Thursday, February 20, 2014
Wikipedia Commentary: James Jesus Angleton
This report starts off with a good description of Angleton's career in OSS and his appointment and responsibilities as chief of the CIA CI Staff.
Emphasis is then placed, properly, on the impact on Angleton of the defection of KGB officers Anatoliy Golitsyn in December 1961 and Yuriy Nosenko in February 1964. However, Nosenko did not accuse Golitsyn of being a KGB plant—just the opposite, Golitsyn claimed that Nosenko was sent by the KGB to discredit his information.
Nosenko's account of the handling of Lee Harvey Oswald by the Soviets is described, and his not having been questioned by the KGB about his U-2 knowledge, and Nosenko is cited as having failed several polygraph tests. The handling of Oswald was dictated by Khrushchev protégé Minister of Social Affairs Furtseva, and the polygraph tests (two) were not conducted by Security, but by a Soviet Bloc Division officer who previously was a polygraph operator and was advised that he was to prove Nosenko a be KGB plant. The statement made here is correct—that Angleton did not object to placing Nosenko in solitary confinement for three and a half years.
Helms is again cited, like FBI chief Hoover, as having no faith in Golitsyn, but Helms did not question any of the totally erroneous evaluations which Angleton/Golitsyn made of CIA Soviet assets, defectors, and CIA staff officers whom Angleton/Golitsyn accused or suspected of being KGB penetrations of CIA. Golitsyn is credited here with identifying Soviet Bloc Division officers who reportedly were leaking information to the KGB, resulting in Angleton's suspending the careers of "multiple" (three) suspected officers.
Helms is described as unwilling to accept the operational paralysis caused by Angleton's/Golitsyn's theory of KGB dominance of all CIA Soviet operations, a conclusion reportedly reached in a 1968 hearing, resulting in Angleton’s losing Golitsyn's advice and guidance. Not so, as Angleton continued to be responsible for Golitsyn's relationship with CIA. One result of that was the Golitsyn/Angleton theory that the Sino-Soviet split was a KGB deception operation, a theory which DCI Helms forced CIA analysts to meet and consider. CIA's evaluation of Nosenko then was that he was bona fide, but Helms said, even in his book, that he never reached a firm conclusion about Nosenko’s bona fides. Curiously, Helms awarded an Intelligence Medal of Merit to psychologist John Gittinger "for helping me to resolve the most difficult case I ever faced" (Nosenko).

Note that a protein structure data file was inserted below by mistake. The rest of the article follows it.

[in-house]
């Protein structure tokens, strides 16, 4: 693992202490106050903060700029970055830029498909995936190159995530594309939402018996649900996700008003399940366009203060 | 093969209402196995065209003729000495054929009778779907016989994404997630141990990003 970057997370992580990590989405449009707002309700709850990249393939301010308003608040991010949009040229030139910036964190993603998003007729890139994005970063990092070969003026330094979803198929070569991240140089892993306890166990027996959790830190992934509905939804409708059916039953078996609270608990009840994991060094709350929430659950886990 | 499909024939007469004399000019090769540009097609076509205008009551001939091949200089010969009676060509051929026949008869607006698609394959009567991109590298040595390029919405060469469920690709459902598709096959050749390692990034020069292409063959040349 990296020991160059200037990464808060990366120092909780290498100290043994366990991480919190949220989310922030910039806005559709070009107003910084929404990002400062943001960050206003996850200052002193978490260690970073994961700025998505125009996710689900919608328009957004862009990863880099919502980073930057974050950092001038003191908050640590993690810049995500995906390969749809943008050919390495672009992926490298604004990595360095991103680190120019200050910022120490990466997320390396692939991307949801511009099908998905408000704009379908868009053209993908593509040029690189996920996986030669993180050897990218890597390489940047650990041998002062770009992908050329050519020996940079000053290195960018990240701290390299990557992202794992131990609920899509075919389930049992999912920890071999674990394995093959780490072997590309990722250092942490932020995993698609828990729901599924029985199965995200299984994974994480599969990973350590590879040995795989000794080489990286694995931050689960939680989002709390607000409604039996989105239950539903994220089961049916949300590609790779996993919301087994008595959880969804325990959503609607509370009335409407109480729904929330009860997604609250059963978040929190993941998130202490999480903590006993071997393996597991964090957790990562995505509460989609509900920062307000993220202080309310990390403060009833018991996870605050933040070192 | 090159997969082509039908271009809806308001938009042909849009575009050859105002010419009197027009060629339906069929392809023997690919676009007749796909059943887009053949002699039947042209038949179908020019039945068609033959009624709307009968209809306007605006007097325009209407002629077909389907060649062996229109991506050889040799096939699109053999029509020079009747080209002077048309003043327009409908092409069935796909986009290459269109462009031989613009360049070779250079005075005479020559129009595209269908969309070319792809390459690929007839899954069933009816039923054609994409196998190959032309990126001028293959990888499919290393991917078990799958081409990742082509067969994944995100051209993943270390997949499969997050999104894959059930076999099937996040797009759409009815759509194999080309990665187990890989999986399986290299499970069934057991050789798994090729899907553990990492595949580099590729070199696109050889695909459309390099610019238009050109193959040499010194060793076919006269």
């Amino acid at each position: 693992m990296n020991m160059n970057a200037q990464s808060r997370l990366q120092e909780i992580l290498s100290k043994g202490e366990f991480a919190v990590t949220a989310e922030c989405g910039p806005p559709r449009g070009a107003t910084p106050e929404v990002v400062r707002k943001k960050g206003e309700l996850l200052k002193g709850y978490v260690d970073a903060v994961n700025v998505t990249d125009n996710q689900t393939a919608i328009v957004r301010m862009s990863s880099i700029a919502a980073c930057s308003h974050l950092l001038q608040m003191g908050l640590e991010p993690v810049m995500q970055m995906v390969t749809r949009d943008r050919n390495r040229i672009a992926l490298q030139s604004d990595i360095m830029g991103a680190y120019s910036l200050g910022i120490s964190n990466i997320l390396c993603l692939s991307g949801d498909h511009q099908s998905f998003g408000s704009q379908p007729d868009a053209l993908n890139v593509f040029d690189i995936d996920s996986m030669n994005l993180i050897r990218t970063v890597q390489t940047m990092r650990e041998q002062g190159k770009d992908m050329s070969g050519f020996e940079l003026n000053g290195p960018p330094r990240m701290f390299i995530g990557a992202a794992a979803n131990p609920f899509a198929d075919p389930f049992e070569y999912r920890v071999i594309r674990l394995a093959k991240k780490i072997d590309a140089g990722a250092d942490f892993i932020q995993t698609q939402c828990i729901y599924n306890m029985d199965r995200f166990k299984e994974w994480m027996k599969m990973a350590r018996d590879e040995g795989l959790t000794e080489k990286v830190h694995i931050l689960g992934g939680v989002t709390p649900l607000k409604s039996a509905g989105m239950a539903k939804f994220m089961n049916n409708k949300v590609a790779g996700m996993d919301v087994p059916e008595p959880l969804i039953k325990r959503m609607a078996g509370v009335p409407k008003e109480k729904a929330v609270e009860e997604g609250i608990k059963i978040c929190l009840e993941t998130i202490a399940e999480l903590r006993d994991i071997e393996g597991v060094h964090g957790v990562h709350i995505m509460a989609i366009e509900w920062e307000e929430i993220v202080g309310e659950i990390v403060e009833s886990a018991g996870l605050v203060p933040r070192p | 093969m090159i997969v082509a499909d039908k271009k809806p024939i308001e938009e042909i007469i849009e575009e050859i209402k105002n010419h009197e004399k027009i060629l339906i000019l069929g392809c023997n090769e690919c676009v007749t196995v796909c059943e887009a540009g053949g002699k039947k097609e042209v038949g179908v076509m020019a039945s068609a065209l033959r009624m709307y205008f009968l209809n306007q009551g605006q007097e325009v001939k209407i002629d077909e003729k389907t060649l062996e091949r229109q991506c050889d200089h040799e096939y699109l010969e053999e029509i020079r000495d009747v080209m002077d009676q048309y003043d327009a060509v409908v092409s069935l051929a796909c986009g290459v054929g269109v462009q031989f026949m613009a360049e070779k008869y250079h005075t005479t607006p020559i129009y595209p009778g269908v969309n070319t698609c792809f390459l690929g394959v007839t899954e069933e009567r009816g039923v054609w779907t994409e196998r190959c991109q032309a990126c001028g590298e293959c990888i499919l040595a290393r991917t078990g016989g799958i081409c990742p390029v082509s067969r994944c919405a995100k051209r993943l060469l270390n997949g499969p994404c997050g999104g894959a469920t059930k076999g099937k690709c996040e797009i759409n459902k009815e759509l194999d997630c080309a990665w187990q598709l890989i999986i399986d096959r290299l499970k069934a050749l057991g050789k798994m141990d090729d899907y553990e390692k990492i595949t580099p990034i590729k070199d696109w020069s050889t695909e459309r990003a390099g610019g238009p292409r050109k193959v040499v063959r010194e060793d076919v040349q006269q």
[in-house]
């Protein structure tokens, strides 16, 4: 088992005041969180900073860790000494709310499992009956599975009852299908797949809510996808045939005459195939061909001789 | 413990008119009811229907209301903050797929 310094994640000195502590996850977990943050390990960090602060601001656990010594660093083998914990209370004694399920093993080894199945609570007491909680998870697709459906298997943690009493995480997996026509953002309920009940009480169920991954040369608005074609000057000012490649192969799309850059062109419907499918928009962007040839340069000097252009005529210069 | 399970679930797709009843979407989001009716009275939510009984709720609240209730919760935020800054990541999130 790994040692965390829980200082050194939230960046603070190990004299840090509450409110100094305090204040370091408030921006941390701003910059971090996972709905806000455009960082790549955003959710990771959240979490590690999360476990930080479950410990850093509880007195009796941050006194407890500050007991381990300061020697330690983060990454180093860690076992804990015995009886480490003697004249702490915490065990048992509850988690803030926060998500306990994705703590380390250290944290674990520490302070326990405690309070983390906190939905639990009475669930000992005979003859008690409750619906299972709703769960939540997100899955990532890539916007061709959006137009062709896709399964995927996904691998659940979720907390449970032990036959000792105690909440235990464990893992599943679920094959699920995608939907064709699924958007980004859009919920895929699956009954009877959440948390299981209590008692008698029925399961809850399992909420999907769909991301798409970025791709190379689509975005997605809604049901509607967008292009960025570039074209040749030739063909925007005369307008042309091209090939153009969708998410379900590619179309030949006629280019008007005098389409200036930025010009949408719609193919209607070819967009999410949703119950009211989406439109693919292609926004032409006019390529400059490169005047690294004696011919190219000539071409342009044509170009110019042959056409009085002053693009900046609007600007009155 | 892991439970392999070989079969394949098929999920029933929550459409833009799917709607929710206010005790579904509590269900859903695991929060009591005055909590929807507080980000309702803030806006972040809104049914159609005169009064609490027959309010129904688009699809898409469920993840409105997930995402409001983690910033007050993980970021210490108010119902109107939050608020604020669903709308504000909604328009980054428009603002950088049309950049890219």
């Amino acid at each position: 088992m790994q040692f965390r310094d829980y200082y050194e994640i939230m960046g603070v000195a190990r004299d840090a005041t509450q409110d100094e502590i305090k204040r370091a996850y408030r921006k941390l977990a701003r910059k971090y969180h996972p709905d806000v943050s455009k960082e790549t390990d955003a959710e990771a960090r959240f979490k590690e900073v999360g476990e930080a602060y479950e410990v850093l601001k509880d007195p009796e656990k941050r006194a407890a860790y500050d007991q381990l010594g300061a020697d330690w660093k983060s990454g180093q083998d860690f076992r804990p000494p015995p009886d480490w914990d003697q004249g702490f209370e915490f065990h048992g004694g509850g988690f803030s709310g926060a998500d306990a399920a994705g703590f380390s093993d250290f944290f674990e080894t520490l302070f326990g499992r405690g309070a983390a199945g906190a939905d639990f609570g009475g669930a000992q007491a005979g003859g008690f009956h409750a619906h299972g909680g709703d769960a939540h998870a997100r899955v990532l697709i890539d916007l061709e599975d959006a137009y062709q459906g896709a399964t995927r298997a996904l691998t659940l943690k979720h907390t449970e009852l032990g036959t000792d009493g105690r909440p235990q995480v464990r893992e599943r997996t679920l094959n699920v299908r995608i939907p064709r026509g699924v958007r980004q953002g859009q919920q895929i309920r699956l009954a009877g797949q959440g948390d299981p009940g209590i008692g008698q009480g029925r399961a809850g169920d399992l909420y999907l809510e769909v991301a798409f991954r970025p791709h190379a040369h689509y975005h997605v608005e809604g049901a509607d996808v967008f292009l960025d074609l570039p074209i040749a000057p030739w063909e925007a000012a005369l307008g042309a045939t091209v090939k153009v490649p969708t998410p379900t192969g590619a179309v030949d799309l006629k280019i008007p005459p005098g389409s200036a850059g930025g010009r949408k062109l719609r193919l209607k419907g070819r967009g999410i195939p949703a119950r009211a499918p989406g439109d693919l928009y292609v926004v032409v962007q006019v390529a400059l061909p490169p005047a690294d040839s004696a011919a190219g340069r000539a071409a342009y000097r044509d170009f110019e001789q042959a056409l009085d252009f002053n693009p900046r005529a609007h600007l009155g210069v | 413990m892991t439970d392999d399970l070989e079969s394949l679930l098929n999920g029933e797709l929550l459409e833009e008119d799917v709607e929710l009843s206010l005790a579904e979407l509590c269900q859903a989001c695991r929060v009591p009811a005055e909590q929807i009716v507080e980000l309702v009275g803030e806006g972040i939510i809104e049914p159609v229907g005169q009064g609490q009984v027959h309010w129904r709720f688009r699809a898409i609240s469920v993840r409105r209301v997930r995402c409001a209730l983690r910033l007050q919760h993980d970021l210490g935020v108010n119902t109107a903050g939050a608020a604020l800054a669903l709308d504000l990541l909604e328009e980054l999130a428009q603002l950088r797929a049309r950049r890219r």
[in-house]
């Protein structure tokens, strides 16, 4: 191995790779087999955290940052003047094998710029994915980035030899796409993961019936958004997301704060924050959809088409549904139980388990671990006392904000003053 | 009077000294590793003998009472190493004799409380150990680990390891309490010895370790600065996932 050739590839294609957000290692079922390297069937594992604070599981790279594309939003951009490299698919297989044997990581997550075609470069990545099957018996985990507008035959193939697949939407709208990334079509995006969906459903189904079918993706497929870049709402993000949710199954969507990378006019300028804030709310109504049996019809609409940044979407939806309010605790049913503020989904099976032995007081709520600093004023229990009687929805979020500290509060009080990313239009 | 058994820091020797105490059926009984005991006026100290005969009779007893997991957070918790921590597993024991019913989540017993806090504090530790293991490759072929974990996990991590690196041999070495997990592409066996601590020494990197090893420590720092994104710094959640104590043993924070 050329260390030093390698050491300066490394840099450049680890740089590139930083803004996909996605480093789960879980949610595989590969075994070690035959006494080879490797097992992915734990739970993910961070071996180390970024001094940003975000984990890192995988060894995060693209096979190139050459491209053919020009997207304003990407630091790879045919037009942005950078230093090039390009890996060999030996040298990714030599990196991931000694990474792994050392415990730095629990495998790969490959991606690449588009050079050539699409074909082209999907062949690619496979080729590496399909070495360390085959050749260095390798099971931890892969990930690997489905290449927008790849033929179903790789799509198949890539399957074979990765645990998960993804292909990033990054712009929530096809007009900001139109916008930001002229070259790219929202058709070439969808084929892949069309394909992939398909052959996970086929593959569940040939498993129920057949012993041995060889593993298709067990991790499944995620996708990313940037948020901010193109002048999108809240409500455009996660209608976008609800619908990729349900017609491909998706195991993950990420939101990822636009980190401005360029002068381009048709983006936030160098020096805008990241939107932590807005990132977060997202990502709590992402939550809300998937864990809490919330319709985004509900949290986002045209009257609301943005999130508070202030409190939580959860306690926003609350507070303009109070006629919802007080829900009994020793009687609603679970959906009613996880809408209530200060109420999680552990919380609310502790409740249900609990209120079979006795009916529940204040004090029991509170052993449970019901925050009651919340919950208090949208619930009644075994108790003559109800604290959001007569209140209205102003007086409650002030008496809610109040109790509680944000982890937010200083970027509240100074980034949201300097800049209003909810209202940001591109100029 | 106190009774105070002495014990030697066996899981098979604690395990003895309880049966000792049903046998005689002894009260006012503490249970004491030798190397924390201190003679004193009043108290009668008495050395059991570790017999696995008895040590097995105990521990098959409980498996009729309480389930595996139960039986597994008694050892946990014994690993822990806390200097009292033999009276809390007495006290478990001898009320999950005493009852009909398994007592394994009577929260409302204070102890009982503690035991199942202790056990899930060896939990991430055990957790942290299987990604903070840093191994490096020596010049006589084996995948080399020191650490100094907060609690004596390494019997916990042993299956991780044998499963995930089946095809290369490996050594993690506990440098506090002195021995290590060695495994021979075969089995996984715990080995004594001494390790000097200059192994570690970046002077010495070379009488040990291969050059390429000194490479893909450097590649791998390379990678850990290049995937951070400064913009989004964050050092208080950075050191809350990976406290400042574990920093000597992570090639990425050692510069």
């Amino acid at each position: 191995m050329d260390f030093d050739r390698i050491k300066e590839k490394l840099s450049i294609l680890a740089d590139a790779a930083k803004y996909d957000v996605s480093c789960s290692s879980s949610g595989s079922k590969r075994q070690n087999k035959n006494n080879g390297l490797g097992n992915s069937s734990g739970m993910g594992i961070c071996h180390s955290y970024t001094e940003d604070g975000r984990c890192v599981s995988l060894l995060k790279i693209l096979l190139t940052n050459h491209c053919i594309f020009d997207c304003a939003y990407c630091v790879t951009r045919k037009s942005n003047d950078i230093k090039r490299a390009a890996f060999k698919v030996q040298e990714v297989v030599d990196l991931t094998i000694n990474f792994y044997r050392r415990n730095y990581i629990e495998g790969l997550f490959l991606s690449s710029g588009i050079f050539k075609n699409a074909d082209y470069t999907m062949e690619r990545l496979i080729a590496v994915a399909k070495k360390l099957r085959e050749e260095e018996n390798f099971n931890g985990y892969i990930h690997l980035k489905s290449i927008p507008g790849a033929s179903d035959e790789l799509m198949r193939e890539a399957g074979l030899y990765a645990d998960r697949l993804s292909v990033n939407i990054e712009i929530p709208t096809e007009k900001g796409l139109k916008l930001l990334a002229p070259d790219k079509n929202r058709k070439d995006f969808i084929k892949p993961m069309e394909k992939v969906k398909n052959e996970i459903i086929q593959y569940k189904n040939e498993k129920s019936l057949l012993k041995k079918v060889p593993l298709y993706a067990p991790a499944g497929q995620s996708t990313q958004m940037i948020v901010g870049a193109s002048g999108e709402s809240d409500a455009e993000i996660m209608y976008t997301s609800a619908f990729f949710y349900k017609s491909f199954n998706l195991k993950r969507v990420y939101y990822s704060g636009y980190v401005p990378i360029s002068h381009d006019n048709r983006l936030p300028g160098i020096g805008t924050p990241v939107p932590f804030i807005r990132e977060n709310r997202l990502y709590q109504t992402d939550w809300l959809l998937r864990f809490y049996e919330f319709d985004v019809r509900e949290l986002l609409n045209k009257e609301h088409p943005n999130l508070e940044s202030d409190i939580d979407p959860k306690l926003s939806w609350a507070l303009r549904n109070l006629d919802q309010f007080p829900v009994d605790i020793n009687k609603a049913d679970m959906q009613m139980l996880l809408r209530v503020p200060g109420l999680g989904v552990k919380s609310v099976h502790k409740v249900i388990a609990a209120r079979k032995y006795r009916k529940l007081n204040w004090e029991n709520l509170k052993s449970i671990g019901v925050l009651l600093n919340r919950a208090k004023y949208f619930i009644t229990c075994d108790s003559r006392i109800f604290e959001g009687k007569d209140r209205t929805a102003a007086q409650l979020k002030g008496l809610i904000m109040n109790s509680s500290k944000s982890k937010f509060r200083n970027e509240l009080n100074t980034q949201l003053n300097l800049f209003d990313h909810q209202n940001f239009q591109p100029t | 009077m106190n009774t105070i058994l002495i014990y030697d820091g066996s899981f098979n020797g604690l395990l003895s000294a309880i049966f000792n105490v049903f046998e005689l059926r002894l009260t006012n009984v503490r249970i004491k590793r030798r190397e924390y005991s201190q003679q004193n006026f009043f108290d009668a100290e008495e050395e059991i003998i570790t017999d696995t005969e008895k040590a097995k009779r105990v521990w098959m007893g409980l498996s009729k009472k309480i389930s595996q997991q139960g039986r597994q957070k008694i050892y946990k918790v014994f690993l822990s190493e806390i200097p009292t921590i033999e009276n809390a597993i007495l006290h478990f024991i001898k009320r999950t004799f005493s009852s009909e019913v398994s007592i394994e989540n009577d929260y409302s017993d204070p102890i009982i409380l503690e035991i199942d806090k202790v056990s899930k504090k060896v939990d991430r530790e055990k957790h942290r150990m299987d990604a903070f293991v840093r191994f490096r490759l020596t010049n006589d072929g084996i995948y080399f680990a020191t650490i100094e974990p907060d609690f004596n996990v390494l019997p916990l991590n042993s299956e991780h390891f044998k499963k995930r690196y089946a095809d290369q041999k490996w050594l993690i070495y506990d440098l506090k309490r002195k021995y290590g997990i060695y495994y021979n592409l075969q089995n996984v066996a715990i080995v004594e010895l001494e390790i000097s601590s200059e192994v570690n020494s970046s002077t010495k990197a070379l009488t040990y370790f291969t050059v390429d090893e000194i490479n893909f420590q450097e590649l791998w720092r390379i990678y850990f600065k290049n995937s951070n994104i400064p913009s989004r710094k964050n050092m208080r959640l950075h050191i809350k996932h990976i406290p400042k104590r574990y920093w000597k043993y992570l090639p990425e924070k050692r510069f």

The comment is made here that counterintelligence was less enthusiastic after Angleton's departure; actually, it continued just as seriously as under Angleton, but without his (Golitsyn's) continuous false accusations against foreign leaders, our Soviet assets, Soviet defectors, and CIA staff officers. Some of Angleton’s false accusations against foreign intelligence officers were corrected by the new CI Staff which came in in December 1974. Aldrich Ames is cited as a subsequent CI oversight compromising CIA, which is one more case of mistakenly assigning the CI Staff the responsibility for identifying penetrations of the agency by foreign intelligence services, instead of the Office of Security. While Angleton may well have hypothesized, as asserted here, that "well-placed Soviet counterintelligence agents" could deceive the American intelligence community, it was not his job in the CI Staff to find them among CIA employees, but in operations conducted by CIA and in foreign intelligence services.
The allegation that DCI Turner used Angleton as a whipping boy for CIA excesses is a positive aspect of Turner's leadership, as the excesses that Angleton made in all respects, without ever making a correct evaluation in w investigation he initiated, cannot be better exemplified than in the statement here of Angleton's consideration of 150 staff officers as possible KGB penetrations of CIA.
Angleton's responsibility for CIA relations with Israel was an anomaly which never should have happened—it was not a CI matter, and DCI Colby was right to correct it. The "Lovestone Empire” matter is another case which did not belong under Angleton. it definitely belonged to the European Division, coordinating with the FBI and Internal Operations Division.
There is a good description here of the responsibilities of the CI Staff, but the final conclusion, that Angleton was growing suspicious of Philby, is not true. As stated, William Harvey was, but Angleton was not actually suspicious even after Philby was relieved of his assignment in Washington and eventually sent to Beirut as a journalist.